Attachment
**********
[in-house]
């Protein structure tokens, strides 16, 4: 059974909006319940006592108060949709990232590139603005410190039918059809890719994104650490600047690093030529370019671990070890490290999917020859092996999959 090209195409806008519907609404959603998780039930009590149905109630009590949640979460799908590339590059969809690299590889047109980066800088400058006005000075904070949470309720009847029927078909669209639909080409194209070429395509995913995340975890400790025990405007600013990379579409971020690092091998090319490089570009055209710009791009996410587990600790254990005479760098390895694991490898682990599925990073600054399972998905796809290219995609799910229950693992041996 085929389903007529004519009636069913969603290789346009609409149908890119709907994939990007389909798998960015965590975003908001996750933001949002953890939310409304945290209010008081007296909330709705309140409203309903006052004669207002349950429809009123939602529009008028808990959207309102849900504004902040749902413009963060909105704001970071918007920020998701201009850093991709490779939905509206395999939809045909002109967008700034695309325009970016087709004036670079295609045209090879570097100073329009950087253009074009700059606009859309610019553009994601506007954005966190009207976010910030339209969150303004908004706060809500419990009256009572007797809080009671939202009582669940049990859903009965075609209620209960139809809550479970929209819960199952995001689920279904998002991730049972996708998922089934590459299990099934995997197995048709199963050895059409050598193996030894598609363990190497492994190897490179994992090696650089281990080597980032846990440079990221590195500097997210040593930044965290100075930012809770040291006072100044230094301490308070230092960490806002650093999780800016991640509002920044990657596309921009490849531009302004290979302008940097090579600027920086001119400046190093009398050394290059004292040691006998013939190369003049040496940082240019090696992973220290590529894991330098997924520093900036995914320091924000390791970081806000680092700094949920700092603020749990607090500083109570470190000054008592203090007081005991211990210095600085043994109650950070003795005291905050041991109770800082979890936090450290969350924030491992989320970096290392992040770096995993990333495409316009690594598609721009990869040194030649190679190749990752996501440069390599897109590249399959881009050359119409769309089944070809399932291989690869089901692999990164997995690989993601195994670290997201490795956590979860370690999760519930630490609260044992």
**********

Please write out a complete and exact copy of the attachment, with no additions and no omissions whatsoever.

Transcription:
[in-house]
């Protein structure tokens, strides 16, 4: 059974909006319940006592108060949709990232590139603005410190039918059809890719994104650490600047690093030529370019671990070890490290999917020859092996999959 090209195409806008519907609404959603998780039930009590149905109630009590949640979460799908590339590059969809690299590889047109980066800088400058006005000075904070949470309720009847029927078909669209639909080409194209070429395509995913995340975890400790025990405007600013990379579409971020690092091998090319490089570009055209710009791009996410587990600790254990005479760098390895694991490898682990599925990073600054399972998905796809290219995609799910229950693992041996 085929389903007529004519009636069913969603290789346009609409149908890119709907994939990007389909798998960015965590975003908001996750933001949002953890939310409304945290209010008081007296909330709705309140409203309903006052004669207002349950429809009123939602529009008028808990959207309102849900504004902040749902413009963060909105704001970071918007920020998701201009850093991709490779939905509206395999939809045909002109967008700034695309325009970016087709004036670079295609045209090879570097100073329009950087253009074009700059606009859309610019553009994601506007954005966190009207976010910030339209969150303004908004706060809500419990009256009572007797809080009671939202009582669940049990859903009965075609209620209960139809809550479970929209819960199952995001689920279904998002991730049972996708998922089934590459299990099934995997197995048709199963050895059409050598193996030894598609363990190497492994190897490179994992090696650089281990080597980032846990440079990221590195500097997210040593930044965290100075930012809770040291006072100044230094301490308070230092960490806002650093999780800016991640509002920044990657596309921009490849531009302004290979302008940097090579600027920086001119400046190093009398050394290059004292040691006998013939190369003049040496940082240019090696992973220290590529894991330098997924520093900036995914320091924000390791970081806000680092700094949920700092603020749990607090500083109570470190000054008592203090007081005991211990210095600085043994109650950070003795005291905050041991109770800082979890936090450290969350924030491992989320970096290392992040770096995993990333495409316009690594598609721009990869040194030649190679190749990752996501440069390599897109590249399959881009050359119409769309089944070809399932291989690869089901692999990164997995690989993601195994670290997201490795956590979860370690999760519930630490609260044992």